The worst team in baseball traded away its best hitter and top two starters over the last few months and didn’t receive a single consensus top 100 prospect in return. They’re nearly out of logical trade chips at this point, but perhaps someone like Gregory Polanco, Colin Moran or Chris Stratton could still be dealt. Don’t expect many proven additions.

St. Louis Cardinals: Impact bat/s

Cardinals fans might tell you the club’s biggest need is to re-sign franchise icons Yadier Molina and Adam Wainwright, but neither is likely to make as much of an impact on the club’s 2021 outlook than a prominent bat would. Any visions of George Springer or DJ LeMahieu are long gone, but Joc Pederson, Eddie Rosario or Adam Duvall could certainly help.

NL West

Arizona Diamondbacks: Late-inning arms

The back end of the D-backs’ bullpen needs to be completely rebuilt after Archie Bradley and Andrew Chafin were dealt prior to the 2020 trade deadline and options weren’t picked up on other veteran relievers. GM Mike Hazen hasn’t done much on that front (or any front) this winter, though options like Ken Giles, Tyler Clippard, Mark Melancon, Joakim Soria and Shane Greene remain unsigned and possible targets.

Colorado Rockies: To pick a direction

I’ve presented a positional need for every team thus far, but that’s next to impossible for a Rockies team with no apparent plan. The current roster includes star hitters (Arenado, Story, Blackmon) and encouraging young pitching but clearly isn’t good enough as currently stands. Yet the front office seems unwilling to commit to spending any significant dollars whatsoever. If they want to win, add a few more impact bats and proven relievers. If they’re going to throw in the towel, trade Trevor Story prior to his final year under team control.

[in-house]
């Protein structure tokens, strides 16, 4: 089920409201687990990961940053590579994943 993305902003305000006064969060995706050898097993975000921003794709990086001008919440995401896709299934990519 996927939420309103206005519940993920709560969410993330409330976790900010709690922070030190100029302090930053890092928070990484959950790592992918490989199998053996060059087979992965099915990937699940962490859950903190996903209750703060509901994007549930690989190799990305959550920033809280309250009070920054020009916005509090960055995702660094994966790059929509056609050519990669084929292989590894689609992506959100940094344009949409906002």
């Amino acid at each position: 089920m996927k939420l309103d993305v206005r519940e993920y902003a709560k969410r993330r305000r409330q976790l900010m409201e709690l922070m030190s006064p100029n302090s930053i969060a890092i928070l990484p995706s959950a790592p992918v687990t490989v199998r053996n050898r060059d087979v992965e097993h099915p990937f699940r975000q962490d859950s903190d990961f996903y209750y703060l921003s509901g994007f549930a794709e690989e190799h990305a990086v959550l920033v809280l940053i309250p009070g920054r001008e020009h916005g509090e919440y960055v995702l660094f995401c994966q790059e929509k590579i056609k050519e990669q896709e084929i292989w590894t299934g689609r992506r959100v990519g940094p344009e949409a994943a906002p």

Los Angeles Dodgers: Third baseman

Like with the Twins and Nelson Cruz, you have to believe the Dodgers and Justin Turner will eventually come to terms on a deal to return, particularly with other potential fits (like the Blue Jays) addressing their need in different ways. But if the veteran heads elsewhere, the Dodgers’ front office will have to decide whether to go with internal options (Edwin Rios, Matt Beaty) or perhaps try to swing a trade for a third baseman like Kris Bryant.

San Diego Padres: Relievers

With the only possible exception of the Mets, no team has been as active this winter as the Padres, who’ve addressed their biggest needs with the additions of Yu Darvish, Blake Snell, Joe Musgrove, Ha-seong Kim, Jurickson Profar and Victor Caratini. San Diego’s roster looks as complete as any, though if there is one area where further additions wouldn’t be surprising, it’s the bullpen. Two closers have departed in Kirby Yates and Trevor Rosenthal (though he remains unsigned), and although Drew Pomeranz is capable of handling the ninth inning, a few depth adds could be helpful.

San Francisco Giants: Late-inning arm/s

Without making any huge moves, the Giants have somewhat quietly addressed their biggest needs as they look to give it one more go with their aging position player core. Infielder Tommy La Stella is a strong addition and the club improved its rotation by bringing back Kevin Gausman and signing Anthony DeSclafani and Alex Wood. The back end of the bullpen is still uncertain, though, and while Matt Wisler could be a reliable late-inning reliever it’d be nice to add another experienced option.

Photo by “slgckgc” / Flickr